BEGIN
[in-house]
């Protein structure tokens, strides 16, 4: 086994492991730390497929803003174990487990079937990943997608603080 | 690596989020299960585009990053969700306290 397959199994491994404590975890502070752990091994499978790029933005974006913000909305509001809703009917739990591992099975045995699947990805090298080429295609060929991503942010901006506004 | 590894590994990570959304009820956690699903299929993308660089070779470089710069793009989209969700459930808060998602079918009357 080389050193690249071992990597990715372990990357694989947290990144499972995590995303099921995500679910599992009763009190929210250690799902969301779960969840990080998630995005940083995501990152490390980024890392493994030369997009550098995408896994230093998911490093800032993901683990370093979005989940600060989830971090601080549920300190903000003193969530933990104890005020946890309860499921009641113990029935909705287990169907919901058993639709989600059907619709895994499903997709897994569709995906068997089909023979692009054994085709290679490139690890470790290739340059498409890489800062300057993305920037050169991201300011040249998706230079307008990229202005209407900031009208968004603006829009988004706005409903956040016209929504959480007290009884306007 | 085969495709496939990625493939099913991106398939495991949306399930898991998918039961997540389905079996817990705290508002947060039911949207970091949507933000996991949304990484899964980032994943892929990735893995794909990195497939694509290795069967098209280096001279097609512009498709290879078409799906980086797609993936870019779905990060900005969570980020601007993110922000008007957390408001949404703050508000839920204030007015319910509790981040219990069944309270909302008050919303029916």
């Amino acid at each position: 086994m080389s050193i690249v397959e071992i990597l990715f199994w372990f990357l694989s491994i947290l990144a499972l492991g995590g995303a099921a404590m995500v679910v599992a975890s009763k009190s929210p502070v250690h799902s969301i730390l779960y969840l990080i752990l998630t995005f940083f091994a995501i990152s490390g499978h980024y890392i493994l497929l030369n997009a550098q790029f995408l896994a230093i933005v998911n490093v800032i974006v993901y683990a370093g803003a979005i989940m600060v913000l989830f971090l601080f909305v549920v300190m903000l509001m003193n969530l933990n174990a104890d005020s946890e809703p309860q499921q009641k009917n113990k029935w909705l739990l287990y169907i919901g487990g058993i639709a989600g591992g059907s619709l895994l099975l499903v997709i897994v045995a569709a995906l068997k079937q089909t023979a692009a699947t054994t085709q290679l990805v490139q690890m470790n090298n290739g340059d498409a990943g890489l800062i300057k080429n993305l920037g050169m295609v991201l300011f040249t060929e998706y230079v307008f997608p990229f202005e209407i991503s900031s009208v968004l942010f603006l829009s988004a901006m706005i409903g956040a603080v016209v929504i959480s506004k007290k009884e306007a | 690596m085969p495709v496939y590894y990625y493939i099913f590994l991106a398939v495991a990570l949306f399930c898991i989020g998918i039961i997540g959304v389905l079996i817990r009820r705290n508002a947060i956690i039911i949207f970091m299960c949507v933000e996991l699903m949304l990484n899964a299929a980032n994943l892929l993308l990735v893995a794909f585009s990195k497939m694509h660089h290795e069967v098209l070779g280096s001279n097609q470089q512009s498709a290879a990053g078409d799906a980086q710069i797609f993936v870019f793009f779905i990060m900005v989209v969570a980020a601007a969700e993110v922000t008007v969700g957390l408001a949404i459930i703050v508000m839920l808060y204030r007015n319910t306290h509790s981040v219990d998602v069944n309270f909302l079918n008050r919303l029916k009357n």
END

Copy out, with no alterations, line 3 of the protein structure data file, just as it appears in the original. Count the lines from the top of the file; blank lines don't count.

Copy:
């Amino acid at each position: 086994m080389s050193i690249v397959e071992i990597l990715f199994w372990f990357l694989s491994i947290l990144a499972l492991g995590g995303a099921a404590m995500v679910v599992a975890s009763k009190s929210p502070v250690h799902s969301i730390l779960y969840l990080i752990l998630t995005f940083f091994a995501i990152s490390g499978h980024y890392i493994l497929l030369n997009a550098q790029f995408l896994a230093i933005v998911n490093v800032i974006v993901y683990a370093g803003a979005i989940m600060v913000l989830f971090l601080f909305v549920v300190m903000l509001m003193n969530l933990n174990a104890d005020s946890e809703p309860q499921q009641k009917n113990k029935w909705l739990l287990y169907i919901g487990g058993i639709a989600g591992g059907s619709l895994l099975l499903v997709i897994v045995a569709a995906l068997k079937q089909t023979a692009a699947t054994t085709q290679l990805v490139q690890m470790n090298n290739g340059d498409a990943g890489l800062i300057k080429n993305l920037g050169m295609v991201l300011f040249t060929e998706y230079v307008f997608p990229f202005e209407i991503s900031s009208v968004l942010f603006l829009s988004a901006m706005i409903g956040a603080v016209v929504i959480s506004k007290k009884e306007a | 690596m085969p495709v496939y590894y990625y493939i099913f590994l991106a398939v495991a990570l949306f399930c898991i989020g998918i039961i997540g959304v389905l079996i817990r009820r705290n508002a947060i956690i039911i949207f970091m299960c949507v933000e996991l699903m949304l990484n899964a299929a980032n994943l892929l993308l990735v893995a794909f585009s990195k497939m694509h660089h290795e069967v098209l070779g280096s001279n097609q470089q512009s498709a290879a990053g078409d799906a980086q710069i797609f993936v870019f793009f779905i990060m900005v989209v969570a980020a601007a969700e993110v922000t008007v969700g957390l408001a949404i459930i703050v508000m839920l808060y204030r007015n319910t306290h509790s981040v219990d998602v069944n309270f909302l079918n008050r919303l029916k009357n």